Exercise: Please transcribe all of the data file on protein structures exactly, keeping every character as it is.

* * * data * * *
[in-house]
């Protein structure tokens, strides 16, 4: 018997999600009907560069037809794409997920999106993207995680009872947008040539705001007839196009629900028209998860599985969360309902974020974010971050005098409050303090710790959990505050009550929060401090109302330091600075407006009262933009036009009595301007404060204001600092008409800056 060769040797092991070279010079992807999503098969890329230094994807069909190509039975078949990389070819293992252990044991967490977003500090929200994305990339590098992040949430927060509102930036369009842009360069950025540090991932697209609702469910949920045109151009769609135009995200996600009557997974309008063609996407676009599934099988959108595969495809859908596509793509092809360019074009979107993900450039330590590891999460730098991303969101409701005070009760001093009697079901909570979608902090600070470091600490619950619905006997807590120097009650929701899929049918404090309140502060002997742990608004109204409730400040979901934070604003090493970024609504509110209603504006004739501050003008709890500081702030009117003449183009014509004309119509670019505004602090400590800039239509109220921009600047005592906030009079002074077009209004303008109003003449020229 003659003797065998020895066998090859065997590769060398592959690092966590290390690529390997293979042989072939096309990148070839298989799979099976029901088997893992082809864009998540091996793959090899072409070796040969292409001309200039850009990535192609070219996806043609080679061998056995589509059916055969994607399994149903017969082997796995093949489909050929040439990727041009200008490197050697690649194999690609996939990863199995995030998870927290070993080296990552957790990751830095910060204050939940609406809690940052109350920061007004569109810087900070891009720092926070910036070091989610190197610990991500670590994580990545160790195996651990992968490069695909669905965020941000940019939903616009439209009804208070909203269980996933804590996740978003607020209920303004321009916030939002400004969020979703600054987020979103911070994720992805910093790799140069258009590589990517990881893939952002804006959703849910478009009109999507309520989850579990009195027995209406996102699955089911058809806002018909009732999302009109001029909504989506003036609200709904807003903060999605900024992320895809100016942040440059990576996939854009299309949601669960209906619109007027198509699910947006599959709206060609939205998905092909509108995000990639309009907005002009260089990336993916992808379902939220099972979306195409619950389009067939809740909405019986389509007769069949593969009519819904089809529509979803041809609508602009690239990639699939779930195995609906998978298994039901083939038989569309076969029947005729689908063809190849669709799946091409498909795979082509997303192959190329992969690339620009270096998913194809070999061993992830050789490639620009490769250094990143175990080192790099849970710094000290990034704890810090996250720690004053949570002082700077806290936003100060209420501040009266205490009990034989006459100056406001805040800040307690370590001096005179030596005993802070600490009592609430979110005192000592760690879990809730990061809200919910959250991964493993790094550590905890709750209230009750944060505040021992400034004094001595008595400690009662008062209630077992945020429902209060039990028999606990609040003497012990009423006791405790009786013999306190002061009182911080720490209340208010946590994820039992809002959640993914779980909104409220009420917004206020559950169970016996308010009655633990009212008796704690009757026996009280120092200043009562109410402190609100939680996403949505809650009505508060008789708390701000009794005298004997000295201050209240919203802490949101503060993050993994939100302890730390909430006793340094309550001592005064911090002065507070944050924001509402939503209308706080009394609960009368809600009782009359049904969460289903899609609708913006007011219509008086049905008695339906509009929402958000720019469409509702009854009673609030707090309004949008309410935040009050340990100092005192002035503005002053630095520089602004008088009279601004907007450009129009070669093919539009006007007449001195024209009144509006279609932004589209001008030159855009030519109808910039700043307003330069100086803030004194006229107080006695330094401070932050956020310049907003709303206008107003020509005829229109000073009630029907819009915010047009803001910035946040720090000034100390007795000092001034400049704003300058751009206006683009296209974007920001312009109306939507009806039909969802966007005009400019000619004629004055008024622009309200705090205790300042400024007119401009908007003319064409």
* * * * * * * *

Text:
[in-house]
């Protein structure tokens, strides 16, 4: 018997999600009907560069037809794409997920999106993207995680009872947008040539705001007839196009629900028209998860599985969360309902974020974010971050005098409050303090710790959990505050009550929060401090109302330091600075407006009262933009036009009595301007404060204001600092008409800056 060769040797092991070279010079992807999503098969890329230094994807069909190509039975078949990389070819293992252990044991967490977003500090929200994305990339590098992040949430927060509102930036369009842009360069950025540090991932697209609702469910949920045109151009769609135009995200996600009557997974309008063609996407676009599934099988959108595969495809859908596509793509092809360019074009979107993900450039330590590891999460730098991303969101409701005070009760001093009697079901909570979608902090600070470091600490619950619905006997807590120097009650929701899929049918404090309140502060002997742990608004109204409730400040979901934070604003090493970024609504509110209603504006004739501050003008709890500081702030009117003449183009014509004309119509670019505004602090400590800039239509109220921009600047005592906030009079002074077009209004303008109003003449020229 003659003797065998020895066998090859065997590769060398592959690092966590290390690529390997293979042989072939096309990148070839298989799979099976029901088997893992082809864009998540091996793959090899072409070796040969292409001309200039850009990535192609070219996806043609080679061998056995589509059916055969994607399994149903017969082997796995093949489909050929040439990727041009200008490197050697690649194999690609996939990863199995995030998870927290070993080296990552957790990751830095910060204050939940609406809690940052109350920061007004569109810087900070891009720092926070910036070091989610190197610990991500670590994580990545160790195996651990992968490069695909669905965020941000940019939903616009439209009804208070909203269980996933804590996740978003607020209920303004321009916030939002400004969020979703600054987020979103911070994720992805910093790799140069258009590589990517990881893939952002804006959703849910478009009109999507309520989850579990009195027995209406996102699955089911058809806002018909009732999302009109001029909504989506003036609200709904807003903060999605900024992320895809100016942040440059990576996939854009299309949601669960209906619109007027198509699910947006599959709206060609939205998905092909509108995000990639309009907005002009260089990336993916992808379902939220099972979306195409619950389009067939809740909405019986389509007769069949593969009519819904089809529509979803041809609508602009690239990639699939779930195995609906998978298994039901083939038989569309076969029947005729689908063809190849669709799946091409498909795979082509997303192959190329992969690339620009270096998913194809070999061993992830050789490639620009490769250094990143175990080192790099849970710094000290990034704890810090996250720690004053949570002082700077806290936003100060209420501040009266205490009990034989006459100056406001805040800040307690370590001096005179030596005993802070600490009592609430979110005192000592760690879990809730990061809200919910959250991964493993790094550590905890709750209230009750944060505040021992400034004094001595008595400690009662008062209630077992945020429902209060039990028999606990609040003497012990009423006791405790009786013999306190002061009182911080720490209340208010946590994820039992809002959640993914779980909104409220009420917004206020559950169970016996308010009655633990009212008796704690009757026996009280120092200043009562109410402190609100939680996403949505809650009505508060008789708390701000009794005298004997000295201050209240919203802490949101503060993050993994939100302890730390909430006793340094309550001592005064911090002065507070944050924001509402939503209308706080009394609960009368809600009782009359049904969460289903899609609708913006007011219509008086049905008695339906509009929402958000720019469409509702009854009673609030707090309004949008309410935040009050340990100092005192002035503005002053630095520089602004008088009279601004907007450009129009070669093919539009006007007449001195024209009144509006279609932004589209001008030159855009030519109808910039700043307003330069100086803030004194006229107080006695330094401070932050956020310049907003709303206008107003020509005829229109000073009630029907819009915010047009803001910035946040720090000034100390007795000092001034400049704003300058751009206006683009296209974007920001312009109306939507009806039909969802966007005009400019000619004629004055008024622009309200705090205790300042400024007119401009908007003319064409």